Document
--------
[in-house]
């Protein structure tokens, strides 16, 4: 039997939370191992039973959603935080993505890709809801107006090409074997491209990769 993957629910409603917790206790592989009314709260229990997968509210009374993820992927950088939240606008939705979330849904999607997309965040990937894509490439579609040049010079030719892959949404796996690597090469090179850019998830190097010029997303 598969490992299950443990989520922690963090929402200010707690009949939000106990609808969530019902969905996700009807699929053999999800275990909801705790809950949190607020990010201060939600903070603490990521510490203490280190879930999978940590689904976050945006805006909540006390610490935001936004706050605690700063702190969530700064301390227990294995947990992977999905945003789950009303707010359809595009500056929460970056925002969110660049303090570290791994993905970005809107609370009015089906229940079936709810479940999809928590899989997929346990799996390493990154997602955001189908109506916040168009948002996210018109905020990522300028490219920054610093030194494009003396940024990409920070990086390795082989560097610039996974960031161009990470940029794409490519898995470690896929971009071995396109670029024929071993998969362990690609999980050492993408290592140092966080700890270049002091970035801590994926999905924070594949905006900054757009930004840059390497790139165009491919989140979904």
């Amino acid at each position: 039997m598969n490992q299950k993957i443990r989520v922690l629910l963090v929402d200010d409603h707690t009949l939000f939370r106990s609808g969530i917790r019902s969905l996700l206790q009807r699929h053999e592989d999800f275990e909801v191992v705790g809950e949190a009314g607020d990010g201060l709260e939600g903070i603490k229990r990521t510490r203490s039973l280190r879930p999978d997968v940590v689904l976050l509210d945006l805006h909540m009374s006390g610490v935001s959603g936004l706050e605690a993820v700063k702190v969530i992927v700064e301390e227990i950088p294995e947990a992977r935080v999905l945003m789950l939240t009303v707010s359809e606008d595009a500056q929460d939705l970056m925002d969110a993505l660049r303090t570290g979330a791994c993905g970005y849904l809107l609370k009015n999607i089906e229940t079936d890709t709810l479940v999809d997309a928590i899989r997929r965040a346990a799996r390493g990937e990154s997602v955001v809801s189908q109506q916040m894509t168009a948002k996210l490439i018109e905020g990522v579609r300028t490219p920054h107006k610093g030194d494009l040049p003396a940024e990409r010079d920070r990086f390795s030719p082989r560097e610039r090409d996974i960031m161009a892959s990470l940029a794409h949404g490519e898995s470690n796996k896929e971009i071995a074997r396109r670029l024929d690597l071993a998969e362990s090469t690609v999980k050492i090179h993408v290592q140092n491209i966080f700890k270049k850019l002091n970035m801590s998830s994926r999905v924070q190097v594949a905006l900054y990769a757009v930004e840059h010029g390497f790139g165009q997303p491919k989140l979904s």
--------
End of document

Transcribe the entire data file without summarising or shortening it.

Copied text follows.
[in-house]
């Protein structure tokens, strides 16, 4: 039997939370191992039973959603935080993505890709809801107006090409074997491209990769 993957629910409603917790206790592989009314709260229990997968509210009374993820992927950088939240606008939705979330849904999607997309965040990937894509490439579609040049010079030719892959949404796996690597090469090179850019998830190097010029997303 598969490992299950443990989520922690963090929402200010707690009949939000106990609808969530019902969905996700009807699929053999999800275990909801705790809950949190607020990010201060939600903070603490990521510490203490280190879930999978940590689904976050945006805006909540006390610490935001936004706050605690700063702190969530700064301390227990294995947990992977999905945003789950009303707010359809595009500056929460970056925002969110660049303090570290791994993905970005809107609370009015089906229940079936709810479940999809928590899989997929346990799996390493990154997602955001189908109506916040168009948002996210018109905020990522300028490219920054610093030194494009003396940024990409920070990086390795082989560097610039996974960031161009990470940029794409490519898995470690896929971009071995396109670029024929071993998969362990690609999980050492993408290592140092966080700890270049002091970035801590994926999905924070594949905006900054757009930004840059390497790139165009491919989140979904």
């Amino acid at each position: 039997m598969n490992q299950k993957i443990r989520v922690l629910l963090v929402d200010d409603h707690t009949l939000f939370r106990s609808g969530i917790r019902s969905l996700l206790q009807r699929h053999e592989d999800f275990e909801v191992v705790g809950e949190a009314g607020d990010g201060l709260e939600g903070i603490k229990r990521t510490r203490s039973l280190r879930p999978d997968v940590v689904l976050l509210d945006l805006h909540m009374s006390g610490v935001s959603g936004l706050e605690a993820v700063k702190v969530i992927v700064e301390e227990i950088p294995e947990a992977r935080v999905l945003m789950l939240t009303v707010s359809e606008d595009a500056q929460d939705l970056m925002d969110a993505l660049r303090t570290g979330a791994c993905g970005y849904l809107l609370k009015n999607i089906e229940t079936d890709t709810l479940v999809d997309a928590i899989r997929r965040a346990a799996r390493g990937e990154s997602v955001v809801s189908q109506q916040m894509t168009a948002k996210l490439i018109e905020g990522v579609r300028t490219p920054h107006k610093g030194d494009l040049p003396a940024e990409r010079d920070r990086f390795s030719p082989r560097e610039r090409d996974i960031m161009a892959s990470l940029a794409h949404g490519e898995s470690n796996k896929e971009i071995a074997r396109r670029l024929d690597l071993a998969e362990s090469t690609v999980k050492i090179h993408v290592q140092n491209i966080f700890k270049k850019l002091n970035m801590s998830s994926r999905v924070q190097v594949a905006l900054y990769a757009v930004e840059h010029g390497f790139g165009q997303p491919k989140l979904s």